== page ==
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This time, the legend is Rapunzel (said character voiced by Mandy Moore), with emphasis on the dashing hero Flynn Rider (voice of Zachary Levi) to make sure the film plays equally well to boys and girls. Flynn is a thief, fresh off of stealing the princess' crown, when he accidentally stumbles upon the tower while looking for a hiding place. Rapunzel has no idea the crown is hers, or even that she's special: she's been locked away in a tower thanks to her endless, glowing locks, which have the power to restore youth and vibrancy to the evil Gothel (voice of Donna Murphy). Gothel has told Rapunzel that she is her mother, and the outside world is too dangerous for Rapunzel to bear, a ruse that's worked well enough for 17 years, but now that Rapunzel is turning 18, she's ready to see the world -- crown as bait -- when Flynn just happens to pop in.
Some positives first. Tangled is downright gorgeous. Directors Nathan Greno and Byron Howard have developed a style of CG animation that perfectly replicates the classic look of Disney's pen-and-ink heroes and heroines in three dimensions, then drops them into lush, vivid worlds that find the perfect balance between photorealism and caricature. Like any good Disney cartoon, the heroes are also aided by animal friends: in Rapunzel's case, a silent but loyal chameleon named Pascal; for Flynn, an initially antagonistic guard horse named Max. Animals with character always lend themselves to particularly clever animation, and both creatures are energetic and funny (Max, in particular, is clearly based off of a dog, which allows for boatloads of jokes kids will eat up). The film is being released in 3D, and while I'm sure both presentations are perfectly adequate, there's one nighttime sequence -- believe me, you'll know it when you see it -- that lends itself fully to the format with a quiet, fragile beauty.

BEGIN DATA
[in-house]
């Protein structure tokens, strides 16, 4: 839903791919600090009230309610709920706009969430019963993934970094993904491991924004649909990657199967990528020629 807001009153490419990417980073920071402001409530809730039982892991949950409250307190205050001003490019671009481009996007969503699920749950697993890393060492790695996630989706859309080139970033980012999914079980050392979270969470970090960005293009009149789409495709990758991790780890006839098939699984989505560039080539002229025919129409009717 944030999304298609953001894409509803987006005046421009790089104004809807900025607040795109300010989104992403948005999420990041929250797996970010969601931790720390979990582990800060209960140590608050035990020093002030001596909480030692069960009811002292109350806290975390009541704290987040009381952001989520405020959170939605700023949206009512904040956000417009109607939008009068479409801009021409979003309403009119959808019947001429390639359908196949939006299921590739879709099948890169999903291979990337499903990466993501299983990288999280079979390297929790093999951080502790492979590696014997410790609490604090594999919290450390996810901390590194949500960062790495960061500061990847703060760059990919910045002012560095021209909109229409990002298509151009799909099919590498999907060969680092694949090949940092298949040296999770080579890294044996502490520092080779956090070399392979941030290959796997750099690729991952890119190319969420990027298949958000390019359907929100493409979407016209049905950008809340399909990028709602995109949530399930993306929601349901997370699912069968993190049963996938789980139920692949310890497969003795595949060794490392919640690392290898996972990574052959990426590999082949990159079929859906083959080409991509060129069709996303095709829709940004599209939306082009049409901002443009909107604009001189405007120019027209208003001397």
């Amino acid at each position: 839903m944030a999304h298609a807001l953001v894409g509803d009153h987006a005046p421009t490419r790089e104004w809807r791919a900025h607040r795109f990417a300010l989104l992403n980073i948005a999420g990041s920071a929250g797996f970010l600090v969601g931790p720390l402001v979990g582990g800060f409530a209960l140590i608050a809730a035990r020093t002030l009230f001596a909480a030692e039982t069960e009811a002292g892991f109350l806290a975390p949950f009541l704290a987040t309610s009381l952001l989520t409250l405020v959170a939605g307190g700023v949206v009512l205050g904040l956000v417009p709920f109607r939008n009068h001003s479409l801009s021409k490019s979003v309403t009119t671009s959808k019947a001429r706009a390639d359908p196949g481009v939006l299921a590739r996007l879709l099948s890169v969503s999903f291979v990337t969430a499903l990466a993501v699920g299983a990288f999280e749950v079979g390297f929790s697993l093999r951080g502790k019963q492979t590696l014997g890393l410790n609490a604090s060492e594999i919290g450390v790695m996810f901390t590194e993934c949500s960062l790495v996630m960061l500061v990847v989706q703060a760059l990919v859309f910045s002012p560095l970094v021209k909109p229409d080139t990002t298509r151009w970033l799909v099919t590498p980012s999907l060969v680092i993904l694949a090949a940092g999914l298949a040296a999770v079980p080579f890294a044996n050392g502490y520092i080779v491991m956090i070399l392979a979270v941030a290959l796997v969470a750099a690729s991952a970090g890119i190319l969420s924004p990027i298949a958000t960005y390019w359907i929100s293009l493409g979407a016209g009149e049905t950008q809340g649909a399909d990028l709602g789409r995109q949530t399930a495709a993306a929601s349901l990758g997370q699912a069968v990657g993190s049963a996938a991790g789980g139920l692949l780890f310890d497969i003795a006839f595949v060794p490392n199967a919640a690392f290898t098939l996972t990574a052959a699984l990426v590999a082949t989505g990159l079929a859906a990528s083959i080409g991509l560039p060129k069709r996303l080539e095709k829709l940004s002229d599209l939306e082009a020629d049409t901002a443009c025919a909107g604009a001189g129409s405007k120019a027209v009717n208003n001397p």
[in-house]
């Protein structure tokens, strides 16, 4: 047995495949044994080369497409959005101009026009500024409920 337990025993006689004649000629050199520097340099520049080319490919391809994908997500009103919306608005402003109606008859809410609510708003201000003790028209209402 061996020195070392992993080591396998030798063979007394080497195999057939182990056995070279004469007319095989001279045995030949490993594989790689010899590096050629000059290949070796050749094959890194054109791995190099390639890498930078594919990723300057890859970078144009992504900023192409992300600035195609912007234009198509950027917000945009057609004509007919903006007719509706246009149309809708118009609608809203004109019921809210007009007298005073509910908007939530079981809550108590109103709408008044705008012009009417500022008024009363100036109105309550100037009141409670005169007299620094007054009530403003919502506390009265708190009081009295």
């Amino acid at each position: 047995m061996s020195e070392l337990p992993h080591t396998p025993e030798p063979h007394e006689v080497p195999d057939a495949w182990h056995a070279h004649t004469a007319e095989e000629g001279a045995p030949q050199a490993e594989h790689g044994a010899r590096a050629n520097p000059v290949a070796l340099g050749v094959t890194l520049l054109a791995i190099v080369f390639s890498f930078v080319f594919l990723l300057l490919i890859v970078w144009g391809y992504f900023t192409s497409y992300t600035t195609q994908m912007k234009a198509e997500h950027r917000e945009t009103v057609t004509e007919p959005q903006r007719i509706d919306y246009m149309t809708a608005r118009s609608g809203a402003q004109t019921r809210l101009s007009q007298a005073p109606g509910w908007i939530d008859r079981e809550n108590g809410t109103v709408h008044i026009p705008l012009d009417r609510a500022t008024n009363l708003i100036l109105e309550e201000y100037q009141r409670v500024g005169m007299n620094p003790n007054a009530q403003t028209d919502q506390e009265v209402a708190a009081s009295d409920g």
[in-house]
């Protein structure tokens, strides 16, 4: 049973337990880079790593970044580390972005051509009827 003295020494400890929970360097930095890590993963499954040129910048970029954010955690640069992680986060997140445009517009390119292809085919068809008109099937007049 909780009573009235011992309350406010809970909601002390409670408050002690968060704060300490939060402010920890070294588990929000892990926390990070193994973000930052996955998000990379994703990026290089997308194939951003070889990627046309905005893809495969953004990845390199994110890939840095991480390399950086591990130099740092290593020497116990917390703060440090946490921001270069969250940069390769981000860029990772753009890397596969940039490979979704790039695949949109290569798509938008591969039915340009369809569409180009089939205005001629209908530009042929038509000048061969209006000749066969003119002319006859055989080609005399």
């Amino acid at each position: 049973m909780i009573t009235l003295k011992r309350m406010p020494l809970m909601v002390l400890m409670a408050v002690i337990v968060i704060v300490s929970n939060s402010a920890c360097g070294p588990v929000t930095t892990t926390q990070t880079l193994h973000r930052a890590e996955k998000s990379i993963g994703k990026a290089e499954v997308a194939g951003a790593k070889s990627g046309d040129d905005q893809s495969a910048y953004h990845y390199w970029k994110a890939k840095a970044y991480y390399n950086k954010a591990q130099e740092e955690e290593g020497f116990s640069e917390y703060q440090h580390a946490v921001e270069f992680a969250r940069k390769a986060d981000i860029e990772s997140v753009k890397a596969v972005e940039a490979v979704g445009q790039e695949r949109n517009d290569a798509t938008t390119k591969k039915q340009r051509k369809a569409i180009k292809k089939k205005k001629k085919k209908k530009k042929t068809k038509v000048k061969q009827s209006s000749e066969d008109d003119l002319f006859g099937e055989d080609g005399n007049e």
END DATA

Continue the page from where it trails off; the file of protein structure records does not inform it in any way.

Yet, there's no spark to Tangled, which meanders around looking for something to do. There's a jaunty musical number in a thieves' bar, but after that, the process by which Gothel goes about hunting down Flynn and Rapunzel is fairly lax. Whether Gothel is more concerned about losing her life or Rapunzel learning of her true heritage is unclear, and her vague plan to scare Rapunzel back to the tower seems like it relies on a whole lot of chance, given Rapunzel is Gothel's only means of survival. There's also very little chemistry between Rapunzel and Flynn, while Flynn himself is a man of two equally unconvincing facets. Either it's hard to buy that Flynn's spent any time robbing to get by or it's hard to buy that he'd care about Rapunzel, both which may or may not be thanks to Levi's completely forgettable characterization. Not that Moore is more memorable; Rapunzel has a requisite bit of 21st century grrl power, but her unfulfilled princessism is really the only thing going on with her character.
All in all, one could do worse than Tangled, sure, but given all 50 of those previous animated features, it's equally easy for one to do better. Last year's The Princess and the Frog wasn't exactly a show-stopper, but it had distinct characters, infectious tunes, and a pleasing ending that must've warmed my heart more than I happened to notice. Walking out of that film, I wasn't sure it was overwhelmingly special, but sitting here considering Tangled, I can only concede that Princess was a much better movie. The most interesting thing about it is that they changed the movie's title from Rapunzel to Tangled in order to attract the all-important young boy audience. It's a generic title, befitting a generic dollop of generic Disney paste.
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